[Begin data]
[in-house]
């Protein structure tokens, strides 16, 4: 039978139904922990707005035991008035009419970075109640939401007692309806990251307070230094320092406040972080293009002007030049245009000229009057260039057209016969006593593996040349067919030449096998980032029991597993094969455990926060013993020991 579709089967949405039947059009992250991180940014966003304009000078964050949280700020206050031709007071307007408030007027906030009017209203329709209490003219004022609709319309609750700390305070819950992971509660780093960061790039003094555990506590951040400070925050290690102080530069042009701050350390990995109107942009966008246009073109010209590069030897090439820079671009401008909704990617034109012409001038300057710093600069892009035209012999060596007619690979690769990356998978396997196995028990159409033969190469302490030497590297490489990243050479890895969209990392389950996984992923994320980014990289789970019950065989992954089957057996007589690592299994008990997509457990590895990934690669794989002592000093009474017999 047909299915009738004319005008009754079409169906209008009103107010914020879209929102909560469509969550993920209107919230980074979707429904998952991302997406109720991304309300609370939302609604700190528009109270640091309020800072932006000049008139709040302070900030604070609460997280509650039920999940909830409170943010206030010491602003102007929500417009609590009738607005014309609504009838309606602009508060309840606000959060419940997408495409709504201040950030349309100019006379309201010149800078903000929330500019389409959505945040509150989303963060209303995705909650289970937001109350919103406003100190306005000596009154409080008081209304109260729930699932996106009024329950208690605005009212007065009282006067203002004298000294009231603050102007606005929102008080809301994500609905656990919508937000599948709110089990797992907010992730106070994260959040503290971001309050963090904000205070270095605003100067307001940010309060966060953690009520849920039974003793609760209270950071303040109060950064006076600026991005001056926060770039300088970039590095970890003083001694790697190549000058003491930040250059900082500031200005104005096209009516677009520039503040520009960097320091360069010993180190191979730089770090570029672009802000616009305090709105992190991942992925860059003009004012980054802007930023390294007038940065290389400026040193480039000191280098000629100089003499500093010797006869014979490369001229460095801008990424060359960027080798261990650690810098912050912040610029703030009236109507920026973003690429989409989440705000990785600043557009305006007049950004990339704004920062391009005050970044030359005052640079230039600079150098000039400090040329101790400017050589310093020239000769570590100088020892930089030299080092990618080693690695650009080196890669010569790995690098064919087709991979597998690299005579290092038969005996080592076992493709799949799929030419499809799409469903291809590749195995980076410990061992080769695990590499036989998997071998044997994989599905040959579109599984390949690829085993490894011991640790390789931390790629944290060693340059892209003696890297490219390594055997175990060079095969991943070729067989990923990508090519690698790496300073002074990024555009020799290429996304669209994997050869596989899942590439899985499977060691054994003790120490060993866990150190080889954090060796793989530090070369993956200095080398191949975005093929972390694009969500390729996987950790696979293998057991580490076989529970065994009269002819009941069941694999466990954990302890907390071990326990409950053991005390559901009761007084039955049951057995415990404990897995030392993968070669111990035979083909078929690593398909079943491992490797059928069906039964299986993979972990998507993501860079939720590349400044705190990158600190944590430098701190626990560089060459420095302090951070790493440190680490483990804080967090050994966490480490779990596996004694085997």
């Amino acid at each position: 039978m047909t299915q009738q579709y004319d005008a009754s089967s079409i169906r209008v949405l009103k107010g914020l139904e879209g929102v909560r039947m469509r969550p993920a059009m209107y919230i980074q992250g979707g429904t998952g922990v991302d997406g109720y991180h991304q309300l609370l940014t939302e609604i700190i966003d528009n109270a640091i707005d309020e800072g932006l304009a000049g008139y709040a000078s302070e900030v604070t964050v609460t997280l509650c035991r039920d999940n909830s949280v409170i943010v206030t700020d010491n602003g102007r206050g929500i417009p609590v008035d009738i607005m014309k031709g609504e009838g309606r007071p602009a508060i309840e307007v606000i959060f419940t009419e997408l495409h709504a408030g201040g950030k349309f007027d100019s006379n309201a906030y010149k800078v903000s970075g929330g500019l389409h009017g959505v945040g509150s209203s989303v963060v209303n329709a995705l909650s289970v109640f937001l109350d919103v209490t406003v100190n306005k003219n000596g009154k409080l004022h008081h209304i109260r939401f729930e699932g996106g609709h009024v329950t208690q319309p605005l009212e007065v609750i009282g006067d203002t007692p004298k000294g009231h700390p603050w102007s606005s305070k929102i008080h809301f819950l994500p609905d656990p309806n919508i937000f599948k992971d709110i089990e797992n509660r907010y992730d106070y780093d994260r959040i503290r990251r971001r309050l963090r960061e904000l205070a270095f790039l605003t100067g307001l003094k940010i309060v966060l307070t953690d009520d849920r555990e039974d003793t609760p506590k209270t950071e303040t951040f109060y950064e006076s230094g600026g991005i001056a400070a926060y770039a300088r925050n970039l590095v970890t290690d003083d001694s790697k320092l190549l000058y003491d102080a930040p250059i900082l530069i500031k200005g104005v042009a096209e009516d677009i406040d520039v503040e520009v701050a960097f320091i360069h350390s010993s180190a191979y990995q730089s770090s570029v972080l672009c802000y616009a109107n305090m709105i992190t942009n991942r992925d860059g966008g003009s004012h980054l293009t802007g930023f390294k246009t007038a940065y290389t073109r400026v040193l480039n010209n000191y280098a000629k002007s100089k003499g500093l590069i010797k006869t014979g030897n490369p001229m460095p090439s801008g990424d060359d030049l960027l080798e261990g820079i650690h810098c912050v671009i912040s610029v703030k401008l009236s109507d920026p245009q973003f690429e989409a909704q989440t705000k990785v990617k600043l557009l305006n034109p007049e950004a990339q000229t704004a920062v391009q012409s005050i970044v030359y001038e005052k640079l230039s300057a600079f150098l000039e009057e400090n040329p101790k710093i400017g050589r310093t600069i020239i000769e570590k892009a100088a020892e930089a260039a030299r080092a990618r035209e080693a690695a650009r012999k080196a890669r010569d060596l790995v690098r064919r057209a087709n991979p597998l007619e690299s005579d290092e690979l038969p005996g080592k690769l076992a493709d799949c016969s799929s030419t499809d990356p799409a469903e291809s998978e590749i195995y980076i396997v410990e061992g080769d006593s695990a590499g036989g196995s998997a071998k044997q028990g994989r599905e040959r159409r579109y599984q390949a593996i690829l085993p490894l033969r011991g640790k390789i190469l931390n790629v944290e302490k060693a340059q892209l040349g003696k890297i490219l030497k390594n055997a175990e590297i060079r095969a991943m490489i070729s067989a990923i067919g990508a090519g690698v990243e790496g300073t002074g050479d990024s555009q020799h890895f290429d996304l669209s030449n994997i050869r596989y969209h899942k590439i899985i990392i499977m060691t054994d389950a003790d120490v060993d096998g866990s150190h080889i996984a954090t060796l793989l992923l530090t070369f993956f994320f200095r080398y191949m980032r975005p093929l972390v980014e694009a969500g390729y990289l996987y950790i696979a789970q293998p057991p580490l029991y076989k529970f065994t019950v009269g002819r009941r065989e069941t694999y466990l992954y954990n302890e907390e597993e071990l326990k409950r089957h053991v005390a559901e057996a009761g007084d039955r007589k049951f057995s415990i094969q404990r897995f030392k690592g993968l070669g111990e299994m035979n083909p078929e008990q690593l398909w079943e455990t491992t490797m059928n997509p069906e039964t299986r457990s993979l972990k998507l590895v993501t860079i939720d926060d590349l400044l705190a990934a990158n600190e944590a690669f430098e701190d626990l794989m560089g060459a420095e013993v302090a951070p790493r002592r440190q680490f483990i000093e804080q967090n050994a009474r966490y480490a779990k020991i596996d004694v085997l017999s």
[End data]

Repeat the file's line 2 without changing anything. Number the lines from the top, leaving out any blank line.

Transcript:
């Protein structure tokens, strides 16, 4: 039978139904922990707005035991008035009419970075109640939401007692309806990251307070230094320092406040972080293009002007030049245009000229009057260039057209016969006593593996040349067919030449096998980032029991597993094969455990926060013993020991 579709089967949405039947059009992250991180940014966003304009000078964050949280700020206050031709007071307007408030007027906030009017209203329709209490003219004022609709319309609750700390305070819950992971509660780093960061790039003094555990506590951040400070925050290690102080530069042009701050350390990995109107942009966008246009073109010209590069030897090439820079671009401008909704990617034109012409001038300057710093600069892009035209012999060596007619690979690769990356998978396997196995028990159409033969190469302490030497590297490489990243050479890895969209990392389950996984992923994320980014990289789970019950065989992954089957057996007589690592299994008990997509457990590895990934690669794989002592000093009474017999 047909299915009738004319005008009754079409169906209008009103107010914020879209929102909560469509969550993920209107919230980074979707429904998952991302997406109720991304309300609370939302609604700190528009109270640091309020800072932006000049008139709040302070900030604070609460997280509650039920999940909830409170943010206030010491602003102007929500417009609590009738607005014309609504009838309606602009508060309840606000959060419940997408495409709504201040950030349309100019006379309201010149800078903000929330500019389409959505945040509150989303963060209303995705909650289970937001109350919103406003100190306005000596009154409080008081209304109260729930699932996106009024329950208690605005009212007065009282006067203002004298000294009231603050102007606005929102008080809301994500609905656990919508937000599948709110089990797992907010992730106070994260959040503290971001309050963090904000205070270095605003100067307001940010309060966060953690009520849920039974003793609760209270950071303040109060950064006076600026991005001056926060770039300088970039590095970890003083001694790697190549000058003491930040250059900082500031200005104005096209009516677009520039503040520009960097320091360069010993180190191979730089770090570029672009802000616009305090709105992190991942992925860059003009004012980054802007930023390294007038940065290389400026040193480039000191280098000629100089003499500093010797006869014979490369001229460095801008990424060359960027080798261990650690810098912050912040610029703030009236109507920026973003690429989409989440705000990785600043557009305006007049950004990339704004920062391009005050970044030359005052640079230039600079150098000039400090040329101790400017050589310093020239000769570590100088020892930089030299080092990618080693690695650009080196890669010569790995690098064919087709991979597998690299005579290092038969005996080592076992493709799949799929030419499809799409469903291809590749195995980076410990061992080769695990590499036989998997071998044997994989599905040959579109599984390949690829085993490894011991640790390789931390790629944290060693340059892209003696890297490219390594055997175990060079095969991943070729067989990923990508090519690698790496300073002074990024555009020799290429996304669209994997050869596989899942590439899985499977060691054994003790120490060993866990150190080889954090060796793989530090070369993956200095080398191949975005093929972390694009969500390729996987950790696979293998057991580490076989529970065994009269002819009941069941694999466990954990302890907390071990326990409950053991005390559901009761007084039955049951057995415990404990897995030392993968070669111990035979083909078929690593398909079943491992490797059928069906039964299986993979972990998507993501860079939720590349400044705190990158600190944590430098701190626990560089060459420095302090951070790493440190680490483990804080967090050994966490480490779990596996004694085997």